As I have asked students to write more publicly using digital media, I have, ironically, abandoned many of the activities that require them to digitally play with their words. The play time had to be replaced with workshops on blogging and social media. I still require students to bring hard copies of rough drafts to peer review (and I continue to stress the need to proofread from hard copies rather than a screen), but otherwise, I have succeeded in creating an almost completely paperless classroom.
But I’m not so sure that that’s a good thing. So, I’m re-thinking how to bring paper back.
Here’s some ideas so far:
Mining the Students’ Digital Texts
Fyfe defines the goal of text mining as “keep[ing] students’ attention on the critical labor that digital resources seem to dissolve.” I often require students to collaborate on Google Docs outside of class, but these texts have always remained virtual, viewed and discussed by the class via the intermediary of the computer screen. What I would like to do is to give these texts corporality, to bring them into the classroom so that they can be mined and manipulated. For example, next term I plan to have my students use Google Docs to collaboratively annotate Howard Rheingold’s Net Smart and brainstorm ways that we can integrate his techniques into our class. I plan to print out hard copies of the Doc and have students work in groups to mine it, highlighting the most important, thought-provoking, and disruptive annotations and ideas (in effect, physically annotating the class’s virtual annotations). Each group will then post their annotated copies around the room for the other groups to read and annotate further before we decide, via class discussion, which ideas are most significant and useful for us to put into practice.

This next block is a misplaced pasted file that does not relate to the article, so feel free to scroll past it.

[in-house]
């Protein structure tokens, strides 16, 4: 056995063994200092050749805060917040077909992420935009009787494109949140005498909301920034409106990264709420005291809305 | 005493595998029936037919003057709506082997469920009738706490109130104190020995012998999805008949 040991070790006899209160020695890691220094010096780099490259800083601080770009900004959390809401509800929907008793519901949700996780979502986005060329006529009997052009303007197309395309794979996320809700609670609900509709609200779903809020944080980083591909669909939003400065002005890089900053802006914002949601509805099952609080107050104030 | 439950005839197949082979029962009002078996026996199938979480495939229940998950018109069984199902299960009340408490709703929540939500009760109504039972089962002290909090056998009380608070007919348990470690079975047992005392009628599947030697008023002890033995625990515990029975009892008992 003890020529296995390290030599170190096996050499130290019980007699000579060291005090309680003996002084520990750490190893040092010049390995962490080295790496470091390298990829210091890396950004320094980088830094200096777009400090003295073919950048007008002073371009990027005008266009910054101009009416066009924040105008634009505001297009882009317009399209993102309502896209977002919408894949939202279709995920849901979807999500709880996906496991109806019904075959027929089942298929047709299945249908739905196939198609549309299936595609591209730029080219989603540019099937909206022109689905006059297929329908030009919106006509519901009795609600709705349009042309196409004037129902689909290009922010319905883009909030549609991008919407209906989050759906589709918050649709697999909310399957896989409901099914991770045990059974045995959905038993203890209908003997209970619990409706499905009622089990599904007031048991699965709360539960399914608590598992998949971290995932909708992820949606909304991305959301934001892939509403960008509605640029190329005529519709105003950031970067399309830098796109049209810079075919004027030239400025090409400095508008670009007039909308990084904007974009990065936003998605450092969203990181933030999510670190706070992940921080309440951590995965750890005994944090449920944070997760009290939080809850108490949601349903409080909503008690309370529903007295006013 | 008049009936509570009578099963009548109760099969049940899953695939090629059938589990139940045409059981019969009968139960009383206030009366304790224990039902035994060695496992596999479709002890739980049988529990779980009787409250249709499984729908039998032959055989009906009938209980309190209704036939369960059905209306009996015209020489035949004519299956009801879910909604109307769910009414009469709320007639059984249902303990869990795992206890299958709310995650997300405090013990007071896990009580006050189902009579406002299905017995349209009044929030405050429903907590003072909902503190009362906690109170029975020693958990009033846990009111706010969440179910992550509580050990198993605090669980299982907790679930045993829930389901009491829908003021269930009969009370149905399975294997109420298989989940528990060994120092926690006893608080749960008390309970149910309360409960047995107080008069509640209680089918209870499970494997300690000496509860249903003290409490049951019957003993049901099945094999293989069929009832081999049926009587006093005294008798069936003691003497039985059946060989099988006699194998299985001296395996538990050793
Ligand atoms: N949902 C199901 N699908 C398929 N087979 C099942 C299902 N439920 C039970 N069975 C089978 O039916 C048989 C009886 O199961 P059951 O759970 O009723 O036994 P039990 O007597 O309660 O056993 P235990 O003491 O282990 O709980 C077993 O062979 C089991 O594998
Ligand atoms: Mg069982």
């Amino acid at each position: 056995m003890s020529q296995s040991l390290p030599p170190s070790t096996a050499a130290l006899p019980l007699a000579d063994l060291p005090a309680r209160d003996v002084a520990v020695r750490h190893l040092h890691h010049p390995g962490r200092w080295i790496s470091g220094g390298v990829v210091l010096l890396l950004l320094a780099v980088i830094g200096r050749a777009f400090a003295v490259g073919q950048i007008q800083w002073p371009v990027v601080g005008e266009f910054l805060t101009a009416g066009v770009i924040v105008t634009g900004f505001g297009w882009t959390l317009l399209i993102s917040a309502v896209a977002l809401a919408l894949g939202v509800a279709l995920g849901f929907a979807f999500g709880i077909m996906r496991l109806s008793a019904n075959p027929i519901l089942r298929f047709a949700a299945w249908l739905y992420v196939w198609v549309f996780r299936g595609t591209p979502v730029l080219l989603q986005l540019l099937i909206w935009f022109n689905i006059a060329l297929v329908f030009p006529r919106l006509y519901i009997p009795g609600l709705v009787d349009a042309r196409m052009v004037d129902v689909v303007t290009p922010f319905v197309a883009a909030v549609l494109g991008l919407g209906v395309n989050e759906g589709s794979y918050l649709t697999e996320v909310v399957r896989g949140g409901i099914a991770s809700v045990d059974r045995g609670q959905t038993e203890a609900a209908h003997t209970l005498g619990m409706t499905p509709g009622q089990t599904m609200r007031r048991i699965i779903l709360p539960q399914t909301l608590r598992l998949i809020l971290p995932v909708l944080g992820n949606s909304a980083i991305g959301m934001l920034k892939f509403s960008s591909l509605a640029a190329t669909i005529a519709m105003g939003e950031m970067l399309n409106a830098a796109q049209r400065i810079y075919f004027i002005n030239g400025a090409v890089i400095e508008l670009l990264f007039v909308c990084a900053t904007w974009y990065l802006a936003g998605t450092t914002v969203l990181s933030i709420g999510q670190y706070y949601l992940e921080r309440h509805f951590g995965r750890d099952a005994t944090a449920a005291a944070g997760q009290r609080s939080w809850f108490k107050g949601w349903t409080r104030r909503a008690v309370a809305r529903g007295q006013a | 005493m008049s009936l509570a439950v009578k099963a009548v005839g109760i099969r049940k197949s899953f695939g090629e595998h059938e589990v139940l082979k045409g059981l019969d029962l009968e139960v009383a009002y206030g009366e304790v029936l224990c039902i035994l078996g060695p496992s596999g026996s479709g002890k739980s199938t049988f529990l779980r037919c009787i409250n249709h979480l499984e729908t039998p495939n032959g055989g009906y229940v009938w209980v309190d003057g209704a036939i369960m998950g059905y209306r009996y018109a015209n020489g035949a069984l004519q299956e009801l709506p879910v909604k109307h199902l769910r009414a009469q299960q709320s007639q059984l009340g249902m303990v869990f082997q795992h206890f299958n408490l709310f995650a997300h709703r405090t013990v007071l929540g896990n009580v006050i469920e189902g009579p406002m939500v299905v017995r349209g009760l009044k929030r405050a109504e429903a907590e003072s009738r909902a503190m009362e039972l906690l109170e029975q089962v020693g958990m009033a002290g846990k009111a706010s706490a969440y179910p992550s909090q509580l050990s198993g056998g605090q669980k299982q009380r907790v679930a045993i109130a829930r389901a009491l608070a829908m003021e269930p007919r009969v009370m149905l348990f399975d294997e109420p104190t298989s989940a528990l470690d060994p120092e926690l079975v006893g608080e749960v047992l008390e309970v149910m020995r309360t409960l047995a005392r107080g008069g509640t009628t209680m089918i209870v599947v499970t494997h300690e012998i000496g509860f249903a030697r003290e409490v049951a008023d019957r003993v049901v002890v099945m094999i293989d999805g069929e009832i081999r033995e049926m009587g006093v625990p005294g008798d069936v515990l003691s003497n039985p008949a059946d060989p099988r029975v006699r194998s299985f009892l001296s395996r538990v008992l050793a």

Karen McMillan has her students create practice blogs on paper before creating digital versions. While McMillan’s students are 7th graders, I think that this is actually a good idea to integrate into the college classroom. Because they are unfamiliar with blogs, my students often struggle with creating effective blog posts. Some never get the hang of hyperlinking, quoting from other web sources, or embedding media. My idea is to have them practice these and other blogging skills on paper first–underlining hyperlinked words and manually cutting and pasting in images and passages from sources. The act of physically composing their posts, collage-style, mimics the kind of graphic manipulation that I think makes blogging so aesthetically engaging and challenging.